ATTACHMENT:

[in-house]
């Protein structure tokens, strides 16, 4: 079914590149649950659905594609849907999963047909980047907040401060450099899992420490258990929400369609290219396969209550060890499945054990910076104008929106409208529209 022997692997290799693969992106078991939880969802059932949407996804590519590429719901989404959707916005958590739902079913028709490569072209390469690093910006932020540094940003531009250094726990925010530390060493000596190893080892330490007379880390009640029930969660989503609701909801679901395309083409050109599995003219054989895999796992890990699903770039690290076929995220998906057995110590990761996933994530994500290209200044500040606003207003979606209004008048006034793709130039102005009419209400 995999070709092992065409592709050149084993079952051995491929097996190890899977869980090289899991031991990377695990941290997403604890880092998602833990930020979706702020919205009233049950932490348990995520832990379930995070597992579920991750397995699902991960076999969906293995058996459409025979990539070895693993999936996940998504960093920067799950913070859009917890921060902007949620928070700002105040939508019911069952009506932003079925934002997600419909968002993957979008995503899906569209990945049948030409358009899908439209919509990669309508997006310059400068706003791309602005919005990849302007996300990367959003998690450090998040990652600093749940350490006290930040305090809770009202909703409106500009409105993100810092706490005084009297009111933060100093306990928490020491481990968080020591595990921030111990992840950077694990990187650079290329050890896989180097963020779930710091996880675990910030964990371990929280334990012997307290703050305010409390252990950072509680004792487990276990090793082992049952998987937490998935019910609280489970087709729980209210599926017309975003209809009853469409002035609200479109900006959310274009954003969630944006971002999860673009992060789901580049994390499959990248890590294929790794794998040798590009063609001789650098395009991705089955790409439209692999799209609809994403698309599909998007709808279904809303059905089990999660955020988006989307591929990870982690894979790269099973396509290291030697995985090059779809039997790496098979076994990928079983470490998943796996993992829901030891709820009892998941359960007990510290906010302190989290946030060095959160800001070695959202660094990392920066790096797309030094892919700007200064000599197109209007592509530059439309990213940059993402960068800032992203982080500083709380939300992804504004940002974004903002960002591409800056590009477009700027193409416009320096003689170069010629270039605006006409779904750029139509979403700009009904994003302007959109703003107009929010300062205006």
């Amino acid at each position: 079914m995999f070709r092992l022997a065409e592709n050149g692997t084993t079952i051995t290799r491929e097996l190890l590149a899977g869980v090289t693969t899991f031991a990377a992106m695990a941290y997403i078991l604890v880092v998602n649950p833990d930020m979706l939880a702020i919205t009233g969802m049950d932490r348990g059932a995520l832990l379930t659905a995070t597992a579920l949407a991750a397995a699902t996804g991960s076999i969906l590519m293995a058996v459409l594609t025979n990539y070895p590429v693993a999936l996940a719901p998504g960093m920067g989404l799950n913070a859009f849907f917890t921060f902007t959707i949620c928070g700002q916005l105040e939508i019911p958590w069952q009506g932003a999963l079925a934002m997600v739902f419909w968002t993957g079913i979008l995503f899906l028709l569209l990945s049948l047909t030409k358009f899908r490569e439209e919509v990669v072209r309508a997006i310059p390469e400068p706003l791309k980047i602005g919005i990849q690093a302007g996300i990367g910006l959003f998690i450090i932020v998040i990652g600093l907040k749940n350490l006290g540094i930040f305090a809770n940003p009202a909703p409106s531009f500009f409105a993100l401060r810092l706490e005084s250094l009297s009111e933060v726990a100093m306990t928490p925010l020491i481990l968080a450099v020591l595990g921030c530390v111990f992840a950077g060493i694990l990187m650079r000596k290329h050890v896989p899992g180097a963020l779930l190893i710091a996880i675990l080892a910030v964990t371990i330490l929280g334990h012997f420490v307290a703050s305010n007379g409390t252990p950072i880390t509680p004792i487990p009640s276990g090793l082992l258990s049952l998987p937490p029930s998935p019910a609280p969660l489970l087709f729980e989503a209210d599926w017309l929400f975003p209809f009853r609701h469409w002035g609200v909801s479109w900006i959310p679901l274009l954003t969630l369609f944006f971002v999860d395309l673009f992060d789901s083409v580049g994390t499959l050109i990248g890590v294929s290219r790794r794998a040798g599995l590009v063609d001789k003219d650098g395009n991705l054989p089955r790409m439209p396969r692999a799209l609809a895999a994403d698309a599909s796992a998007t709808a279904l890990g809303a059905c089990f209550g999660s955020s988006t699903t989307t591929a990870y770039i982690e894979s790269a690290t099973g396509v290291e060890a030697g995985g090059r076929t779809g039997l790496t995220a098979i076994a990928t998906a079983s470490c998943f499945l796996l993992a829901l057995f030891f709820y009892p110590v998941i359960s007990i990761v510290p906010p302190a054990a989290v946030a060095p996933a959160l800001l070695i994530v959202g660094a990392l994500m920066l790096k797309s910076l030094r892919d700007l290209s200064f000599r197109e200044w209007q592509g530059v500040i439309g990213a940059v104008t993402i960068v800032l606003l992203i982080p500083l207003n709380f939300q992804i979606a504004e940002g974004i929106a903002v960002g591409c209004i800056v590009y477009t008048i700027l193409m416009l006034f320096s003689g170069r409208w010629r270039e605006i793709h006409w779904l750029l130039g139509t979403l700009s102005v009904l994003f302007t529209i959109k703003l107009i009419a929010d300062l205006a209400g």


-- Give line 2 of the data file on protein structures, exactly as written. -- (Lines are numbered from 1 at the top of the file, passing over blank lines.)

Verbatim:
């Protein structure tokens, strides 16, 4: 079914590149649950659905594609849907999963047909980047907040401060450099899992420490258990929400369609290219396969209550060890499945054990910076104008929106409208529209 022997692997290799693969992106078991939880969802059932949407996804590519590429719901989404959707916005958590739902079913028709490569072209390469690093910006932020540094940003531009250094726990925010530390060493000596190893080892330490007379880390009640029930969660989503609701909801679901395309083409050109599995003219054989895999796992890990699903770039690290076929995220998906057995110590990761996933994530994500290209200044500040606003207003979606209004008048006034793709130039102005009419209400 995999070709092992065409592709050149084993079952051995491929097996190890899977869980090289899991031991990377695990941290997403604890880092998602833990930020979706702020919205009233049950932490348990995520832990379930995070597992579920991750397995699902991960076999969906293995058996459409025979990539070895693993999936996940998504960093920067799950913070859009917890921060902007949620928070700002105040939508019911069952009506932003079925934002997600419909968002993957979008995503899906569209990945049948030409358009899908439209919509990669309508997006310059400068706003791309602005919005990849302007996300990367959003998690450090998040990652600093749940350490006290930040305090809770009202909703409106500009409105993100810092706490005084009297009111933060100093306990928490020491481990968080020591595990921030111990992840950077694990990187650079290329050890896989180097963020779930710091996880675990910030964990371990929280334990012997307290703050305010409390252990950072509680004792487990276990090793082992049952998987937490998935019910609280489970087709729980209210599926017309975003209809009853469409002035609200479109900006959310274009954003969630944006971002999860673009992060789901580049994390499959990248890590294929790794794998040798590009063609001789650098395009991705089955790409439209692999799209609809994403698309599909998007709808279904809303059905089990999660955020988006989307591929990870982690894979790269099973396509290291030697995985090059779809039997790496098979076994990928079983470490998943796996993992829901030891709820009892998941359960007990510290906010302190989290946030060095959160800001070695959202660094990392920066790096797309030094892919700007200064000599197109209007592509530059439309990213940059993402960068800032992203982080500083709380939300992804504004940002974004903002960002591409800056590009477009700027193409416009320096003689170069010629270039605006006409779904750029139509979403700009009904994003302007959109703003107009929010300062205006």